• Red blood cells (left) and sickle cells blocking blood flow (right)


    June, 2016

    Researchers hope to shed light on symptom severity, family role

    People with sickle cell disease (SCD) can experience excruciating pain all over their bodies, kidney problems, higher risk of stroke and in rare cases, chronic leg ulcers. These and other symptoms result when mutated red blood cells take a sickle shape, blocking blood flow and decreasing oxygen delivery. Little is known about why the severity of these symptoms varies throughout the course of a lifetime, and why these symptoms differ from person to person.

    Researchers at the National Human Genome Research Institute (NHGRI) are seeking help from people affected by SCD to find the factors – environmental, social and genetic – that impact the severity of symptoms. They hope to develop guidelines and educational programs aimed at reducing the severity of SCD symptoms.

    “Scientists identified sickle cell anemia in 1910, but there is still much to learn about the disease,” said Vence L. Bonham, Jr., J.D., an associate investigator with NHGRI’s Social and Behavioral Research Branch, Division of Intramural Research. “We aim to improve our understanding of the disease.”

    SCD occurs in people who inherit two copies of the sickle cell gene, one from each parent. This produces abnormal hemoglobin, called hemoglobin S.[Hemoglobin is the protein molecule in red blood cells that carries oxygen from the lungs to the body’s tissues and returns carbon dioxide from the tissues to the lungs.] When an individual inherits one copy of the sickle cell gene from a parent, the person is said to have sickle cell trait (SCT). People with SCT usually do not have any of the symptoms SCD and live a normal life.

    SCD affects approximately 100,000 Americans. Among African Americans, 1 in every 365 is born with sickle cell disease and about 1 in 13 are born with sickle cell trait. Although the risk is greater among African Americans, many people are affected by both SCD and sickle cell trait, including those from Latin America, Mediterranean countries, the Middle East, Asia and India.

    The goal of Mr. Bonham’s study, Insights Into Microbiome and Environmental Contributions to Sickle Cell Disease and Leg Ulcers Study (INSIGHTS Study), is to improve the understanding of participants’ health status by studying the role of the microbiome (bacteria, fungi and viruses living in and on all humans), the genome (all the genes in a person), and the social and environmental factors that may impact their symptoms. Mr. Bonham is recruiting adults living with SCD (18 years or older), with and without leg ulcers. Participants will be seen at the NIH Clinical Center in Bethesda, Maryland.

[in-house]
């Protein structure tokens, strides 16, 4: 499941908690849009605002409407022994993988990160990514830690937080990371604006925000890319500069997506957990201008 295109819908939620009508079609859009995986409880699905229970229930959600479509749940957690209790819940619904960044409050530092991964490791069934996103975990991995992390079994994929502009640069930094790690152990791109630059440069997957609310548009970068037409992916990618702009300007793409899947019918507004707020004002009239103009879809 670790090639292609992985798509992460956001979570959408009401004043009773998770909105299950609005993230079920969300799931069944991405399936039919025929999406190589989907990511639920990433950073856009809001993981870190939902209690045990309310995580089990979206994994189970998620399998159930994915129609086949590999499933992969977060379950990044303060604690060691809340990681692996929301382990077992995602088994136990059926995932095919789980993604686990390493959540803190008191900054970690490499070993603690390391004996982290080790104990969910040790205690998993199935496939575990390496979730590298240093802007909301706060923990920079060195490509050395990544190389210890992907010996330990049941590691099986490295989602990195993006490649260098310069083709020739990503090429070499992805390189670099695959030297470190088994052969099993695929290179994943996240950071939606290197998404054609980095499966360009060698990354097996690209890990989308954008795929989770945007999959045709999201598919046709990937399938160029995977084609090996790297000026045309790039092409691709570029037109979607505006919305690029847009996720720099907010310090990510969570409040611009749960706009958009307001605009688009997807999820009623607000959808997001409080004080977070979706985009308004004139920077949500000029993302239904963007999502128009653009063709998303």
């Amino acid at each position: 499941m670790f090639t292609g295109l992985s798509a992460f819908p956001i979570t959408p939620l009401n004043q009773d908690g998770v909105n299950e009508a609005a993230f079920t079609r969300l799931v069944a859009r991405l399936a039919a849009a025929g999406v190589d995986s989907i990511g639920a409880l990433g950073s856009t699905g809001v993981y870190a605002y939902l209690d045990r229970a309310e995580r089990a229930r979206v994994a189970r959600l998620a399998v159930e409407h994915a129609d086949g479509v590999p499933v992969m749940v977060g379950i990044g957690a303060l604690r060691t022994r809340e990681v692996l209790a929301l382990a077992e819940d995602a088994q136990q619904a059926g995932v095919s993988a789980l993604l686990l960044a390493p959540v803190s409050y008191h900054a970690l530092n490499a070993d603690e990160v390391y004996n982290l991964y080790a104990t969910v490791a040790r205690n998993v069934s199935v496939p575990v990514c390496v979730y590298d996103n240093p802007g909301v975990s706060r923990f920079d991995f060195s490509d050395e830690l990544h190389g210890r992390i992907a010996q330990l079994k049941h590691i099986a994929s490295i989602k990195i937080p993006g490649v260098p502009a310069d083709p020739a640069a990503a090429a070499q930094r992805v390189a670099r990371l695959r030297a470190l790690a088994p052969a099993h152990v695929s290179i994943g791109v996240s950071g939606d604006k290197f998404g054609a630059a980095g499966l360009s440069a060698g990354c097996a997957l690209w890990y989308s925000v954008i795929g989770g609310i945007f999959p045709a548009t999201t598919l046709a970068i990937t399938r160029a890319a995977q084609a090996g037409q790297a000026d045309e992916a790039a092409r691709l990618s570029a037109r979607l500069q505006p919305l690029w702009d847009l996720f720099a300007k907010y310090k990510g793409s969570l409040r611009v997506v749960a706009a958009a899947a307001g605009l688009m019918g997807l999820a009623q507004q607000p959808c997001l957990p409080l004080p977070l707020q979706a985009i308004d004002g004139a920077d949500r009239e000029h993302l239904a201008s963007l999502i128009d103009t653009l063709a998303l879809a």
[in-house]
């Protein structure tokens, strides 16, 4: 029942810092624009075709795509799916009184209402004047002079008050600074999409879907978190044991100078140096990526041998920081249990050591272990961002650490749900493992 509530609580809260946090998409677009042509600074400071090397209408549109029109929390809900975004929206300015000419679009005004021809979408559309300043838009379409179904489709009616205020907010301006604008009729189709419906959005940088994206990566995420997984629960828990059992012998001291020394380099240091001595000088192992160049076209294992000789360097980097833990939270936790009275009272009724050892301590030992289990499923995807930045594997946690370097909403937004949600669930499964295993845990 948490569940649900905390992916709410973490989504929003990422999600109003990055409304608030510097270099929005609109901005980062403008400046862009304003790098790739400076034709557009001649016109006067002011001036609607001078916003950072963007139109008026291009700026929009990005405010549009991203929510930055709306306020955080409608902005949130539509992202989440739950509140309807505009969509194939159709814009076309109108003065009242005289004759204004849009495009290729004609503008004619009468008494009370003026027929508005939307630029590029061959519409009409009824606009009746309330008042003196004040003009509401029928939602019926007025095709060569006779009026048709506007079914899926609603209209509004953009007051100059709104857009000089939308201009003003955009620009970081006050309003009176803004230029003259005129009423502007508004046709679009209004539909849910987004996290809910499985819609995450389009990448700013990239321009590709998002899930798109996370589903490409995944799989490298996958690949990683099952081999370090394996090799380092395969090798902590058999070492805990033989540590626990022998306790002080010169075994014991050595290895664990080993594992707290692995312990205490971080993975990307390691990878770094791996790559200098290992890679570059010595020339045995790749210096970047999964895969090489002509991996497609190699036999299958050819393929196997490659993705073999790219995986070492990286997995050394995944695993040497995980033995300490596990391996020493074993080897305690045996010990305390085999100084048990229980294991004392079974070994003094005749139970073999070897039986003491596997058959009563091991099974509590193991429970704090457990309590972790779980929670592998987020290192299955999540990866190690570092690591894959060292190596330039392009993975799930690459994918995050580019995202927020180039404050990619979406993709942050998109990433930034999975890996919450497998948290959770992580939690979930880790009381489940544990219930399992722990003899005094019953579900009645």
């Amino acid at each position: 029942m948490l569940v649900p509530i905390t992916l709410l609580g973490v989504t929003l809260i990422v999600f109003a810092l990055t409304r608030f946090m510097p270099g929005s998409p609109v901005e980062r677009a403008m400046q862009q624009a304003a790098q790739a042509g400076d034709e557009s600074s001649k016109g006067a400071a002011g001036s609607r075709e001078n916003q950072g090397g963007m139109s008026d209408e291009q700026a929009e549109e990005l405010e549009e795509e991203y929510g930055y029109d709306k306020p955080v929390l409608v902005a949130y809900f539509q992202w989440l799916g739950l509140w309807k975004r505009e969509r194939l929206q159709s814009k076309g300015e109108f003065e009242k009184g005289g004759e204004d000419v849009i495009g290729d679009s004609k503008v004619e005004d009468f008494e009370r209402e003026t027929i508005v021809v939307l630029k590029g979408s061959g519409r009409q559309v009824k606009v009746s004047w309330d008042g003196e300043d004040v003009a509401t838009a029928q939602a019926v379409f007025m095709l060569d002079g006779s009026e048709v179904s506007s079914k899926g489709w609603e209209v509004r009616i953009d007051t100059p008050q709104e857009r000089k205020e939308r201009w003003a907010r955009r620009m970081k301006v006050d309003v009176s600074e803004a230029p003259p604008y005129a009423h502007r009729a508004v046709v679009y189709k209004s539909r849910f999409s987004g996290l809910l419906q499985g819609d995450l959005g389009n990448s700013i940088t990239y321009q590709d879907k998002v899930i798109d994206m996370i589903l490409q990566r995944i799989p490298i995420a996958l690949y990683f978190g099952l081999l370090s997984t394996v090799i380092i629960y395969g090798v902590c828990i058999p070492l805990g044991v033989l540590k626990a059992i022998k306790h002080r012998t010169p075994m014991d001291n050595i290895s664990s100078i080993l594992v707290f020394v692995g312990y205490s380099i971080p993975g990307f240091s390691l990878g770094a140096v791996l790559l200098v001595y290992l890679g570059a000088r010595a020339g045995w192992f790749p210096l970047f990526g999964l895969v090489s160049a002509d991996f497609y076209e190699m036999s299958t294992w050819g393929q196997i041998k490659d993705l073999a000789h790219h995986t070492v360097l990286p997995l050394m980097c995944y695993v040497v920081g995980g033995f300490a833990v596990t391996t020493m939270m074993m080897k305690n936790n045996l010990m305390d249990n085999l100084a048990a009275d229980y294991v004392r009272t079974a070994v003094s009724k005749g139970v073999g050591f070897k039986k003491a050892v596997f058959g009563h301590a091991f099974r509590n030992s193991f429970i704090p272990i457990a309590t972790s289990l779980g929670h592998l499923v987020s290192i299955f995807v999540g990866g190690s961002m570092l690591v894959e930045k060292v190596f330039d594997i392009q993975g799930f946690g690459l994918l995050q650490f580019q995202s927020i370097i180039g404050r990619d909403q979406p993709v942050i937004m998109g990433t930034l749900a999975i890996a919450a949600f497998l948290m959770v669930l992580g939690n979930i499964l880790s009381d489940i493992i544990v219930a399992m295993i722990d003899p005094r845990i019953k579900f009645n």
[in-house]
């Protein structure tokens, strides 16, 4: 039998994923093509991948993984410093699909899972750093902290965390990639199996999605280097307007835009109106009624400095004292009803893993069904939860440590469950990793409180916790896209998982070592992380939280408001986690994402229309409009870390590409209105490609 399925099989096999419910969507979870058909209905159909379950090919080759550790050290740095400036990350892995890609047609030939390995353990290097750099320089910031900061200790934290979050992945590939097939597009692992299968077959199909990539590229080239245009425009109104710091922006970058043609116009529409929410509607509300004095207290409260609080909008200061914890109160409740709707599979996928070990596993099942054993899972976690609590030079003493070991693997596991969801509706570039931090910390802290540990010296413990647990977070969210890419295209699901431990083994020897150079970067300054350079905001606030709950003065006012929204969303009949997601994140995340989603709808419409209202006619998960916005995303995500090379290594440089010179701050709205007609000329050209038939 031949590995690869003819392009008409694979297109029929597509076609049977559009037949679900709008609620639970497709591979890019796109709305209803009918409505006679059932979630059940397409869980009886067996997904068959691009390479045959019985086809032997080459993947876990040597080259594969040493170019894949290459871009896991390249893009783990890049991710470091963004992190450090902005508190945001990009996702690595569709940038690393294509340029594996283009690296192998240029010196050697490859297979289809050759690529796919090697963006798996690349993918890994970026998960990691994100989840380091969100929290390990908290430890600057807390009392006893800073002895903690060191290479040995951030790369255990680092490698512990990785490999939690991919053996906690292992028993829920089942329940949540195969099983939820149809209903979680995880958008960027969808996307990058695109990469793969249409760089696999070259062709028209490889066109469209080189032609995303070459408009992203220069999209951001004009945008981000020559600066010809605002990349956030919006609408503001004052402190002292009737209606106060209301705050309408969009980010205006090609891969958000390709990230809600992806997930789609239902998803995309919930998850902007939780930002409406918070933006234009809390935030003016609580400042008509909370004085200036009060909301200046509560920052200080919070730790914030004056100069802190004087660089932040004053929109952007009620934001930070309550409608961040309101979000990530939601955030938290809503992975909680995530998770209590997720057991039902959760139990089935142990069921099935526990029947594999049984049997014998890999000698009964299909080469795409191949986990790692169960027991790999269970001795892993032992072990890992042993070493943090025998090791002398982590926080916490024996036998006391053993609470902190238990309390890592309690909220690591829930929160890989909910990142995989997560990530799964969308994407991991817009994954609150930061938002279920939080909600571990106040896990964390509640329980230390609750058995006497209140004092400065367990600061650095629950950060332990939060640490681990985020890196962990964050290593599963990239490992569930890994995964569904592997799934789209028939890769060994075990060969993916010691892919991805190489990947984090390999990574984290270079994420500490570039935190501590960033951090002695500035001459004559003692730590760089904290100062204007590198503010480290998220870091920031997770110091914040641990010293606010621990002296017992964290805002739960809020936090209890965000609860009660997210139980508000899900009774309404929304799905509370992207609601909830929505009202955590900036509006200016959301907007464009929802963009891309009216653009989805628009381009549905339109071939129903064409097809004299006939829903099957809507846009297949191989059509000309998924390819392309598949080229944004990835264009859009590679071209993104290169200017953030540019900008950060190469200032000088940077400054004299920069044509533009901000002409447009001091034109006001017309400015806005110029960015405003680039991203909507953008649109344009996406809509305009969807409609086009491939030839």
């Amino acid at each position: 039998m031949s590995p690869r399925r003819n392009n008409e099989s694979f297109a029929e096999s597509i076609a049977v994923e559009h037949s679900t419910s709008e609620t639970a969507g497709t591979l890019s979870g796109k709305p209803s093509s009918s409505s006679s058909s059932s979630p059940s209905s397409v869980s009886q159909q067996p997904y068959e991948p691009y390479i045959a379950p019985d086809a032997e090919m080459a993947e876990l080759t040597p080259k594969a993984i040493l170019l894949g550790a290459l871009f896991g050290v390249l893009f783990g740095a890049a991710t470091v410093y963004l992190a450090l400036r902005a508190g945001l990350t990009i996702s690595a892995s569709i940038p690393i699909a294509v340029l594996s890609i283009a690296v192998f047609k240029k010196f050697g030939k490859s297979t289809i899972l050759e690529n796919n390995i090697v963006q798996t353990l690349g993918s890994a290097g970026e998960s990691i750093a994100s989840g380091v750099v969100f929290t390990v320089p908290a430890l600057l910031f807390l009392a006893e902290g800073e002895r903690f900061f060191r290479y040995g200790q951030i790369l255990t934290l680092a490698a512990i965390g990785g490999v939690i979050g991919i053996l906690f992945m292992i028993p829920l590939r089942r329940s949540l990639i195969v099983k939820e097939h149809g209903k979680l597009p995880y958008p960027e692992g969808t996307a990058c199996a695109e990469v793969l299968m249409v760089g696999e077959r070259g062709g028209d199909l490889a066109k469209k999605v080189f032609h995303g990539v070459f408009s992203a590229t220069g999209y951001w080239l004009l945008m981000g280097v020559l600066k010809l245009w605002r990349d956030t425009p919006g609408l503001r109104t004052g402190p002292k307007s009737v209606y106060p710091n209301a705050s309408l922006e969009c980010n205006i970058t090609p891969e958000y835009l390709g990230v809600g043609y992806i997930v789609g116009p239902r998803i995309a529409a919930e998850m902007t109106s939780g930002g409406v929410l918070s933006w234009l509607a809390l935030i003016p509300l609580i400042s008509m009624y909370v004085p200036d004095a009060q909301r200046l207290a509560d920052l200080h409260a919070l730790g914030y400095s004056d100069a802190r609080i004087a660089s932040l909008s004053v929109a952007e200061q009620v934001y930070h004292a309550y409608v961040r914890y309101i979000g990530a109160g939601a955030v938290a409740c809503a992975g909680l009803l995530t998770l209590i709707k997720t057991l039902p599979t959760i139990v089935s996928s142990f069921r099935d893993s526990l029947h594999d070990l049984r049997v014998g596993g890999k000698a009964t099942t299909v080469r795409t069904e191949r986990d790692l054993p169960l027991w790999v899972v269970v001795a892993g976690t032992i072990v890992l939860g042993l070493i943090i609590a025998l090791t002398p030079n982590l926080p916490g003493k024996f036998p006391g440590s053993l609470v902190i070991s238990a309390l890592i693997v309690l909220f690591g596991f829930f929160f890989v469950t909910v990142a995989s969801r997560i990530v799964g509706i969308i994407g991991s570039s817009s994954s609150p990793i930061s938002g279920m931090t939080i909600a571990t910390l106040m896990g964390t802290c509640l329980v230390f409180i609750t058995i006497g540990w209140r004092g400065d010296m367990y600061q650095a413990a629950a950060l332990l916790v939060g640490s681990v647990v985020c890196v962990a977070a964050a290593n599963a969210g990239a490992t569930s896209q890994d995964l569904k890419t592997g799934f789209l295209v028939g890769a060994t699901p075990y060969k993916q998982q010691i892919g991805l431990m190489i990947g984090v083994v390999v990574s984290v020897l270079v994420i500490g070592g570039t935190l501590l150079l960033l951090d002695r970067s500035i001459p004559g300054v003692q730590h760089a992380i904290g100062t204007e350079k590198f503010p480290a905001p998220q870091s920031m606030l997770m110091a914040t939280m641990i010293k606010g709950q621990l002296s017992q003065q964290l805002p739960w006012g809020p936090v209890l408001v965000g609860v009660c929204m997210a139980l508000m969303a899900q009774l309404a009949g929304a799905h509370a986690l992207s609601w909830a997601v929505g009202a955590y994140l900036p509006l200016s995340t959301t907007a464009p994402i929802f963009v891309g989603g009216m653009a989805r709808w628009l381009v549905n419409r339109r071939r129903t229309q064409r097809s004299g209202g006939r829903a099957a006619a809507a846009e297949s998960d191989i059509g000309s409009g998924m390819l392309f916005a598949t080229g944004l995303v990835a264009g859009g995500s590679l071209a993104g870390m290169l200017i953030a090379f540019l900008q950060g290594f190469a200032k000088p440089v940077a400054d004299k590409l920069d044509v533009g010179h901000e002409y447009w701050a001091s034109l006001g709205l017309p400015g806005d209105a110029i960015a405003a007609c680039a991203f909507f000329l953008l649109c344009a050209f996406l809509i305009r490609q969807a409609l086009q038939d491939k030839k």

“We have organized a multidisciplinary team of experts to explore how the disease varies from person to person,” said Mr. Bonham. “They will seek to understand things like the role of stress, the impact of the microbiome and social factors on health status and quality of life.”

    In addition, Dr. Koehly’s research aims to understand how families are affected by SCD and the different factors that help or hurt their discussions and understanding about the disease and trait. This information will help Mr. Bonham’s team understand whether the role of the family is important to the onset of symptoms and complications associated with SCD.

    Dr. Koehly’s team is also reviewing available sickle cell resources and will be asking study participants to evaluate these resources and provide feedback on what is missing. Based on that feedback, Dr. Koehly’s team plans to develop resources to help families improve their understanding of SCD, sickle cell trait, and how best to cope with the disease and trait. Dr. Koehly is recruiting adults 18 years or older affected by SCD or SCT, or adults who are related to or married to someone who has SCD or SCT.

    “We want to have as many voices as we can from families with sickle cell disease and trait to understand how they are managing. This will help future generations who are at risk,” said Dr. Koehly. “We want to build the foundation for understanding how families communicate with and provide support to members who are affected by sickle cell. We can only achieve this by really listening to the individuals and their family members affected by this condition.”


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